If the biggest victim is fashion, the real benefactor is art. Whether it is the Oberoi becoming the official host for Bowrings events or Crowne Plaza Surya playing host to an art show, art is being seen as the obvious backlash against the bimbo decade. The trend was in exhibit at the recent anniversary of Shanti and Sangeeta Chopra's Art Musings in Mumbai. The small art gallery was cramped with over 200 people sipping wine, air kissing and even running out for gasps of breath amidst the cloying Gucci and Armani perfume. The point, as a socialite, pointed cattily was not to buy, but to be seen appreciating the art. In Delhi, where once Nina Pillai and Bina Ramani were must-have names in the little black book, the new czarina on the social circuit is Alka Pandey, who saw her Visual Arts Gallery at the Habitat Centre as a place where "an Indo-western designer outfit would be just as comfortable as a Kanjivaram sari" and has successfully turned the gallery into a centre for art and air kissing. The space in her gallery shifts effortlessly from subjects such as the geography-challenging Borderless Terrain to the swinging Laila Khan Rajpal and shows by the fluorescent-attired shirt makers-turned-collectors Rohit Gandhi and Rahul Khanna. And she has in attendance bottle blonde fashion designers as much as the likes of the French ambassador and art purists like O.P. Jain, "power couples who like to give a grunge impression", politician-turned-self-styled artist V.P. Singh, Delhi Chief Minister Shiela Dixit, heads of UN agencies, ambassadors previously seen in front rows of fashion shows and Rohit Bal and The Park's Priya Paul. "I came at a time when people were beginning to tire of the dumbing down and I filled a gap. It suits me because I believe everything filters from the top. And if some are just coming to learn, that's okay. I never intended the gallery to be just for the initiated."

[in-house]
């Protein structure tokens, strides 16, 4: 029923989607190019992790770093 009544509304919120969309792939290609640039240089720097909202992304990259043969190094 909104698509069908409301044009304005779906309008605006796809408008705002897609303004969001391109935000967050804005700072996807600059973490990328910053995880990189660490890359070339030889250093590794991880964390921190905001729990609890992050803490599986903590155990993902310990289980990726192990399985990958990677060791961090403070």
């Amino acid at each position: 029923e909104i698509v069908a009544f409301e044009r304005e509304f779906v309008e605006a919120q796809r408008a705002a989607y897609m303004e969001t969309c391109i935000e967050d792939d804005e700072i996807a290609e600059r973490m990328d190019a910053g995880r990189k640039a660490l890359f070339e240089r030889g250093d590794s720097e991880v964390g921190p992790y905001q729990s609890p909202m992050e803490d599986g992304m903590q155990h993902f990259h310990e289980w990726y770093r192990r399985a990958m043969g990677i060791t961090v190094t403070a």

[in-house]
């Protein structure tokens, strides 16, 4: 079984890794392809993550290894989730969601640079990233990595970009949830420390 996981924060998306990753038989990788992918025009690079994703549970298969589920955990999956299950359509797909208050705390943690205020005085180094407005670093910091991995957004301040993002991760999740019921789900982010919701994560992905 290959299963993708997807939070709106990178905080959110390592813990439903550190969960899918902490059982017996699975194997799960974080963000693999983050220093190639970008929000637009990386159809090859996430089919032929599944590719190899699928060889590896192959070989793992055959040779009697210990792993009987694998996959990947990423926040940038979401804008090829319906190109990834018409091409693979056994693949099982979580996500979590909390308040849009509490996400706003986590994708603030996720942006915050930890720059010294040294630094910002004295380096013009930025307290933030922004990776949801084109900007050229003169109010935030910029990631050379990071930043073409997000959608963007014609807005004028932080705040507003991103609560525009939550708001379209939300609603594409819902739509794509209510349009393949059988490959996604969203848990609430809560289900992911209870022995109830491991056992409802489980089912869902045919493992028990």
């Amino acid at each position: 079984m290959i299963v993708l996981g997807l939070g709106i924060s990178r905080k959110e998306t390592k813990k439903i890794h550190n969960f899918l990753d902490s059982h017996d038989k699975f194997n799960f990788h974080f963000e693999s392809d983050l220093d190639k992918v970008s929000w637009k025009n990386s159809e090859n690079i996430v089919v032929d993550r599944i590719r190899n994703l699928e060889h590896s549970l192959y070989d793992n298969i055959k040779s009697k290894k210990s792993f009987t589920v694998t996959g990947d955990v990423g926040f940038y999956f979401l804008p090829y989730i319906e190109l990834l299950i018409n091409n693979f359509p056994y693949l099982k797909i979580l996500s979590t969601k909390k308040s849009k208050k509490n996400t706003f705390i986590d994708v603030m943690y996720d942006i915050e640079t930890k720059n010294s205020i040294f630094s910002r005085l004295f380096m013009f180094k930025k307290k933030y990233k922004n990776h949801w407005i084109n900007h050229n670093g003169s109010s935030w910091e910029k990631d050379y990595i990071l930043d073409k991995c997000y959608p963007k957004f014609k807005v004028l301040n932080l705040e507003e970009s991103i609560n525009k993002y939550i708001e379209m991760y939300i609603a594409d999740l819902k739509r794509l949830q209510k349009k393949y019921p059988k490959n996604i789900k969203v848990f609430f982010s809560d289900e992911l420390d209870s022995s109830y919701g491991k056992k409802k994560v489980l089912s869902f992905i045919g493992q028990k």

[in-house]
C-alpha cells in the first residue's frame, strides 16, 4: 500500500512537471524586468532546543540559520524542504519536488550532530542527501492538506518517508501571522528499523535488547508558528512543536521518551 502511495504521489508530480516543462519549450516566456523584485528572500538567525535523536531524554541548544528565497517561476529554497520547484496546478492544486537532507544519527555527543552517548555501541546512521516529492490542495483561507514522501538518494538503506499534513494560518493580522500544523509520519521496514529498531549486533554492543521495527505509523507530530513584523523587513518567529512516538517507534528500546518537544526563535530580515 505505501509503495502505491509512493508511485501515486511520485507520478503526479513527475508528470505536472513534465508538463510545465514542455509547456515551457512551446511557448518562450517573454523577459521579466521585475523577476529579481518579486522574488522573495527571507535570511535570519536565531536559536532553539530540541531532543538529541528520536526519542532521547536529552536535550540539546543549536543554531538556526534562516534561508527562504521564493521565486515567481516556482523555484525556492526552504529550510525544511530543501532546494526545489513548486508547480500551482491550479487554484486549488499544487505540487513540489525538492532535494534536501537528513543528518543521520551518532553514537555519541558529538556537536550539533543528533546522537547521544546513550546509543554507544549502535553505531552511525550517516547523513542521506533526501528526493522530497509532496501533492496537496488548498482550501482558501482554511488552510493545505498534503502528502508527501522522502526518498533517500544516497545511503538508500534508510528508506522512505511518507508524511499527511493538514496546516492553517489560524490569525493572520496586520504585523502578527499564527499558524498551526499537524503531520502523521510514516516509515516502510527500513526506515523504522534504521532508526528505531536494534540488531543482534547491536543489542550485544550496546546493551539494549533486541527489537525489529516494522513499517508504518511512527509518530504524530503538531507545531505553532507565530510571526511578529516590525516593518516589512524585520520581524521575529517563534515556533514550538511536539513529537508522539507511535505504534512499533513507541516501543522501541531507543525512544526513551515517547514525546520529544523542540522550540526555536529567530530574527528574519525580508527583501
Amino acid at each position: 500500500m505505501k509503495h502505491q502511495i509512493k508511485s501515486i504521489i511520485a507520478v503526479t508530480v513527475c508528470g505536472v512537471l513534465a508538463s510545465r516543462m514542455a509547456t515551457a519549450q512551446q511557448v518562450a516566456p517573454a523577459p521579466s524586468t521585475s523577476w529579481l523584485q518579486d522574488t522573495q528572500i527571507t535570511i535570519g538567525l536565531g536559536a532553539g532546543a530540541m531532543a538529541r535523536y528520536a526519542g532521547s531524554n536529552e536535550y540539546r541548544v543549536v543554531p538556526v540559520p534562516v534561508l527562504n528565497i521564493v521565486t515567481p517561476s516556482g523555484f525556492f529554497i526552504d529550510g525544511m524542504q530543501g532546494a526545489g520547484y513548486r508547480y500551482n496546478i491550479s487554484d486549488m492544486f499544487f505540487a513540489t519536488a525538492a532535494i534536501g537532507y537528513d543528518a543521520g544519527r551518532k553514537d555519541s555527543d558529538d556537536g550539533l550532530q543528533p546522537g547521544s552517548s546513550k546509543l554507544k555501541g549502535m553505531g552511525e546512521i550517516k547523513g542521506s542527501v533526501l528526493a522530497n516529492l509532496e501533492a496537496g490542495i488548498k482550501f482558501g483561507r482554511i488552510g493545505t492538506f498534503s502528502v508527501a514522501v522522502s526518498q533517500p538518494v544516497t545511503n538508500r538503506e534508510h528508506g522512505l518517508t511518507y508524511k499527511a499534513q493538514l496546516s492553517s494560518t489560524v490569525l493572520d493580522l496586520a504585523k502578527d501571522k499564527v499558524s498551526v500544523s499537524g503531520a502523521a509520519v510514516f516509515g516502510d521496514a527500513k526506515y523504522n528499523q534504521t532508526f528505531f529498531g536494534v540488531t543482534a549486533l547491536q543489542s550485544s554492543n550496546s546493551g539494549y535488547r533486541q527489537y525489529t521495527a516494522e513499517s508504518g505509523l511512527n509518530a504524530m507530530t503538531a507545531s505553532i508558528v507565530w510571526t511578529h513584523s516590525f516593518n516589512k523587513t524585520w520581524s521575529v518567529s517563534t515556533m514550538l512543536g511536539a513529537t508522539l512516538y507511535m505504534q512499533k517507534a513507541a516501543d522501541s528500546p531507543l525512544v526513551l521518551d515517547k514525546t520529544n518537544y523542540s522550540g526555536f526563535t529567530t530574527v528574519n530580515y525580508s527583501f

In a bid to survive, fashion this season was seen desperately clutching on the petticoats of high-minded art: gallerist Sharon Apparao's attempts to mix art with fashion were the only fashion-based events to become a talking point this season, and Satya Paul got more mileage for its spring summer show in Mumbai than the six others happening because of the Raja Ravi Verma paintings forming the backdrop.

— with Nidhi Taparia